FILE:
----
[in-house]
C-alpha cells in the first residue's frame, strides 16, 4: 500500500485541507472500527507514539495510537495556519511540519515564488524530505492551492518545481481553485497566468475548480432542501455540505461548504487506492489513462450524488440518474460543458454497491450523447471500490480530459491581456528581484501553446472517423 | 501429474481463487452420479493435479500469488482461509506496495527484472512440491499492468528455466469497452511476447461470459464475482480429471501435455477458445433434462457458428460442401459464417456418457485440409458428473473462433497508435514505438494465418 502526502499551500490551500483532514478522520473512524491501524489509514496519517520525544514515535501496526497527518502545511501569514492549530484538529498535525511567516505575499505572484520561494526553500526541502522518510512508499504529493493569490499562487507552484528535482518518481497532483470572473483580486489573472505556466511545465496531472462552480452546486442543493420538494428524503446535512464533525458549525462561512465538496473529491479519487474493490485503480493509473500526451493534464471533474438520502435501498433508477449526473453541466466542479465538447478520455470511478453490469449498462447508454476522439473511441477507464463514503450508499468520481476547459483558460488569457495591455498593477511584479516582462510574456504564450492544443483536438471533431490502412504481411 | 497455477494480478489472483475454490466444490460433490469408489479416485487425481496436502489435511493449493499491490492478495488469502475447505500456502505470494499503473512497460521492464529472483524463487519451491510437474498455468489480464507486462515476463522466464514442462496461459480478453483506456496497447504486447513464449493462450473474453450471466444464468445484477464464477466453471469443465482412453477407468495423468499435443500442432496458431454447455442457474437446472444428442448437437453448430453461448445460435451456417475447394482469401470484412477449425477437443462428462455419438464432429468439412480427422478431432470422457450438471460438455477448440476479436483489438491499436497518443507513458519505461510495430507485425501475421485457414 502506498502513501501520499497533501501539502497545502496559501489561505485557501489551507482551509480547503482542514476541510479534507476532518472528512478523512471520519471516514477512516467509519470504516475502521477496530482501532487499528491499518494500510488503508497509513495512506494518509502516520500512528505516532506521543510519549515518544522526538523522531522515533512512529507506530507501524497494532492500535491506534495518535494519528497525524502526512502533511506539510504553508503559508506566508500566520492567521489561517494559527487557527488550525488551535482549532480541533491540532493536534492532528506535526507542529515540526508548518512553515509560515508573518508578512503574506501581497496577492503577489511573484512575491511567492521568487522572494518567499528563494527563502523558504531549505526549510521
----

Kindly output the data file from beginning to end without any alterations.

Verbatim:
[in-house]
C-alpha cells in the first residue's frame, strides 16, 4: 500500500485541507472500527507514539495510537495556519511540519515564488524530505492551492518545481481553485497566468475548480432542501455540505461548504487506492489513462450524488440518474460543458454497491450523447471500490480530459491581456528581484501553446472517423 | 501429474481463487452420479493435479500469488482461509506496495527484472512440491499492468528455466469497452511476447461470459464475482480429471501435455477458445433434462457458428460442401459464417456418457485440409458428473473462433497508435514505438494465418 502526502499551500490551500483532514478522520473512524491501524489509514496519517520525544514515535501496526497527518502545511501569514492549530484538529498535525511567516505575499505572484520561494526553500526541502522518510512508499504529493493569490499562487507552484528535482518518481497532483470572473483580486489573472505556466511545465496531472462552480452546486442543493420538494428524503446535512464533525458549525462561512465538496473529491479519487474493490485503480493509473500526451493534464471533474438520502435501498433508477449526473453541466466542479465538447478520455470511478453490469449498462447508454476522439473511441477507464463514503450508499468520481476547459483558460488569457495591455498593477511584479516582462510574456504564450492544443483536438471533431490502412504481411 | 497455477494480478489472483475454490466444490460433490469408489479416485487425481496436502489435511493449493499491490492478495488469502475447505500456502505470494499503473512497460521492464529472483524463487519451491510437474498455468489480464507486462515476463522466464514442462496461459480478453483506456496497447504486447513464449493462450473474453450471466444464468445484477464464477466453471469443465482412453477407468495423468499435443500442432496458431454447455442457474437446472444428442448437437453448430453461448445460435451456417475447394482469401470484412477449425477437443462428462455419438464432429468439412480427422478431432470422457450438471460438455477448440476479436483489438491499436497518443507513458519505461510495430507485425501475421485457414 502506498502513501501520499497533501501539502497545502496559501489561505485557501489551507482551509480547503482542514476541510479534507476532518472528512478523512471520519471516514477512516467509519470504516475502521477496530482501532487499528491499518494500510488503508497509513495512506494518509502516520500512528505516532506521543510519549515518544522526538523522531522515533512512529507506530507501524497494532492500535491506534495518535494519528497525524502526512502533511506539510504553508503559508506566508500566520492567521489561517494559527487557527488550525488551535482549532480541533491540532493536534492532528506535526507542529515540526508548518512553515509560515508573518508578512503574506501581497496577492503577489511573484512575491511567492521568487522572494518567499528563494527563502523558504531549505526549510521